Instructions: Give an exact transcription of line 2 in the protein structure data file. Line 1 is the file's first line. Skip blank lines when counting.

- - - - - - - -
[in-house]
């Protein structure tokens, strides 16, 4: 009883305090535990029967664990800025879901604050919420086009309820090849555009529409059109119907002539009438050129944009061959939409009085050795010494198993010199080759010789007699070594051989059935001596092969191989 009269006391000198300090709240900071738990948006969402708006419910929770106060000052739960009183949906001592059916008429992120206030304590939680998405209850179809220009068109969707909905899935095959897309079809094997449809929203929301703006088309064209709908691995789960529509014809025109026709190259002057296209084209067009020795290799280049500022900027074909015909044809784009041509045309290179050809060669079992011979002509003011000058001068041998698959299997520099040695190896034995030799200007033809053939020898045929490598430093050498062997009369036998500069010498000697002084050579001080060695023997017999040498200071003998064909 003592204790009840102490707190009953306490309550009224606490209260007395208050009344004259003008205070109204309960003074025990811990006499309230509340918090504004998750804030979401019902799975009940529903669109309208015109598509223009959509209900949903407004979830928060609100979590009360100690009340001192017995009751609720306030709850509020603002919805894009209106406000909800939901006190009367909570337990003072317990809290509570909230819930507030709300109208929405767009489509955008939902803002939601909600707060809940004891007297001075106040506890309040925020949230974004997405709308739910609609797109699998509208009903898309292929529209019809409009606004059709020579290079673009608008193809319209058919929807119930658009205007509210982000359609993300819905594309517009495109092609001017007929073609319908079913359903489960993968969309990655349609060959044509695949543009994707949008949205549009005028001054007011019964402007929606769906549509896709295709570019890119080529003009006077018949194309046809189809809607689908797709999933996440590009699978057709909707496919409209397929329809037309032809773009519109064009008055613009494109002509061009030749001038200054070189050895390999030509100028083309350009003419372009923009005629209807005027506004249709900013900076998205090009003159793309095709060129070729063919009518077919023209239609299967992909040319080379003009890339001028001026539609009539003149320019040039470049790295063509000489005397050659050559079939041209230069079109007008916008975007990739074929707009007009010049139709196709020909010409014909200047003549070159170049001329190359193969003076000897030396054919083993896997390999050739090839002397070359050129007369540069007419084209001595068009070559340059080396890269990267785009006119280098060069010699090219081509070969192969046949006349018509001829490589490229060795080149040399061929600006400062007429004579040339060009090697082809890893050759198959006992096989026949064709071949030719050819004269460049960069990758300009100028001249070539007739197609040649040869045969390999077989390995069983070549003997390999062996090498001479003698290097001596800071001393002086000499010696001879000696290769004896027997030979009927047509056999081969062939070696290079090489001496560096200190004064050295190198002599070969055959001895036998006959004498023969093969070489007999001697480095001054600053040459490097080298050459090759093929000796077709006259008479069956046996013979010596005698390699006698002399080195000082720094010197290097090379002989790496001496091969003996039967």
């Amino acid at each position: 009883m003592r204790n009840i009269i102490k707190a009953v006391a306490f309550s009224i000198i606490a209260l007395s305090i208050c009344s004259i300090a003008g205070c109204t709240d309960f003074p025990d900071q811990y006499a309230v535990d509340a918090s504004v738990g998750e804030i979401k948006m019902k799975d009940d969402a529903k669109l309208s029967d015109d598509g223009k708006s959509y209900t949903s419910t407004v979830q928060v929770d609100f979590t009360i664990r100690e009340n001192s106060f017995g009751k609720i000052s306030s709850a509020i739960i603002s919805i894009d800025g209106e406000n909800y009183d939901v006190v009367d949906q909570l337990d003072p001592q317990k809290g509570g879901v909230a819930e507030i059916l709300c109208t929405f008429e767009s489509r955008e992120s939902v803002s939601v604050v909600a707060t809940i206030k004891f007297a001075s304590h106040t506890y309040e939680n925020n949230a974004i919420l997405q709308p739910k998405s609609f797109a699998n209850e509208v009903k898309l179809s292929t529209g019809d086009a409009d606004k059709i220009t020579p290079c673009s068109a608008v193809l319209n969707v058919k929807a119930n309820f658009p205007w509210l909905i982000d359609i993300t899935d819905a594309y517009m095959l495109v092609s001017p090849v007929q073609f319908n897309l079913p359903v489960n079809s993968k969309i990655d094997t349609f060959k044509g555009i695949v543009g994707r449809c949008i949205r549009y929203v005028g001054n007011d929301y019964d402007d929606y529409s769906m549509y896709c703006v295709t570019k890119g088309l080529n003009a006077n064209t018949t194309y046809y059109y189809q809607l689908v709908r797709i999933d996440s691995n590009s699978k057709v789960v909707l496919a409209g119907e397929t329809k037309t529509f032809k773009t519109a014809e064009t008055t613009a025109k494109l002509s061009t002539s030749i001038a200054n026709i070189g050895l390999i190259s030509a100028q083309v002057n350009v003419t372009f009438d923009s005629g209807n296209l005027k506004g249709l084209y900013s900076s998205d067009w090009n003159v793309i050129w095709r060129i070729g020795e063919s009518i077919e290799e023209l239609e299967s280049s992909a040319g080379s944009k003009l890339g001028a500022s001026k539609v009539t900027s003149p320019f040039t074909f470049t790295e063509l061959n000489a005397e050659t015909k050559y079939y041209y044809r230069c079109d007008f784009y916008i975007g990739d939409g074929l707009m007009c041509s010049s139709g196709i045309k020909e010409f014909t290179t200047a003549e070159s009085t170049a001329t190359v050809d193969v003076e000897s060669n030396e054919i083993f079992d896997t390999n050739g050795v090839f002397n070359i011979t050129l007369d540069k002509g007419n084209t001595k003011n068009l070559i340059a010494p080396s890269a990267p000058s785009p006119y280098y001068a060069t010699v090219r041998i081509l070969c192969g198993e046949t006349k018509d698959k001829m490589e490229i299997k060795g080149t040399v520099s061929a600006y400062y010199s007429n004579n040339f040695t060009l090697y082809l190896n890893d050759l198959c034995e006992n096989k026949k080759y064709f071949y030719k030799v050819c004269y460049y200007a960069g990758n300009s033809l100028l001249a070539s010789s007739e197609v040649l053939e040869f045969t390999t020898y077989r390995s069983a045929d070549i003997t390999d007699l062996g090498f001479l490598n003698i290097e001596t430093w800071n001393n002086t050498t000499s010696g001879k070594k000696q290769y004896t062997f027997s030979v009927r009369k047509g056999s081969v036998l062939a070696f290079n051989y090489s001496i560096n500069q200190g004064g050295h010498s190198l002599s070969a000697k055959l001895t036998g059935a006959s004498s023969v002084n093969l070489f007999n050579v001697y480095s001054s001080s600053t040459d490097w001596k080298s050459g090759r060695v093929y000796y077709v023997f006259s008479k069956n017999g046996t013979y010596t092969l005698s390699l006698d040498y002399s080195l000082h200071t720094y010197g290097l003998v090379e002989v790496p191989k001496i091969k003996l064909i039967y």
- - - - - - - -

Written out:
């Protein structure tokens, strides 16, 4: 009883305090535990029967664990800025879901604050919420086009309820090849555009529409059109119907002539009438050129944009061959939409009085050795010494198993010199080759010789007699070594051989059935001596092969191989 009269006391000198300090709240900071738990948006969402708006419910929770106060000052739960009183949906001592059916008429992120206030304590939680998405209850179809220009068109969707909905899935095959897309079809094997449809929203929301703006088309064209709908691995789960529509014809025109026709190259002057296209084209067009020795290799280049500022900027074909015909044809784009041509045309290179050809060669079992011979002509003011000058001068041998698959299997520099040695190896034995030799200007033809053939020898045929490598430093050498062997009369036998500069010498000697002084050579001080060695023997017999040498200071003998064909 003592204790009840102490707190009953306490309550009224606490209260007395208050009344004259003008205070109204309960003074025990811990006499309230509340918090504004998750804030979401019902799975009940529903669109309208015109598509223009959509209900949903407004979830928060609100979590009360100690009340001192017995009751609720306030709850509020603002919805894009209106406000909800939901006190009367909570337990003072317990809290509570909230819930507030709300109208929405767009489509955008939902803002939601909600707060809940004891007297001075106040506890309040925020949230974004997405709308739910609609797109699998509208009903898309292929529209019809409009606004059709020579290079673009608008193809319209058919929807119930658009205007509210982000359609993300819905594309517009495109092609001017007929073609319908079913359903489960993968969309990655349609060959044509695949543009994707949008949205549009005028001054007011019964402007929606769906549509896709295709570019890119080529003009006077018949194309046809189809809607689908797709999933996440590009699978057709909707496919409209397929329809037309032809773009519109064009008055613009494109002509061009030749001038200054070189050895390999030509100028083309350009003419372009923009005629209807005027506004249709900013900076998205090009003159793309095709060129070729063919009518077919023209239609299967992909040319080379003009890339001028001026539609009539003149320019040039470049790295063509000489005397050659050559079939041209230069079109007008916008975007990739074929707009007009010049139709196709020909010409014909200047003549070159170049001329190359193969003076000897030396054919083993896997390999050739090839002397070359050129007369540069007419084209001595068009070559340059080396890269990267785009006119280098060069010699090219081509070969192969046949006349018509001829490589490229060795080149040399061929600006400062007429004579040339060009090697082809890893050759198959006992096989026949064709071949030719050819004269460049960069990758300009100028001249070539007739197609040649040869045969390999077989390995069983070549003997390999062996090498001479003698290097001596800071001393002086000499010696001879000696290769004896027997030979009927047509056999081969062939070696290079090489001496560096200190004064050295190198002599070969055959001895036998006959004498023969093969070489007999001697480095001054600053040459490097080298050459090759093929000796077709006259008479069956046996013979010596005698390699006698002399080195000082720094010197290097090379002989790496001496091969003996039967």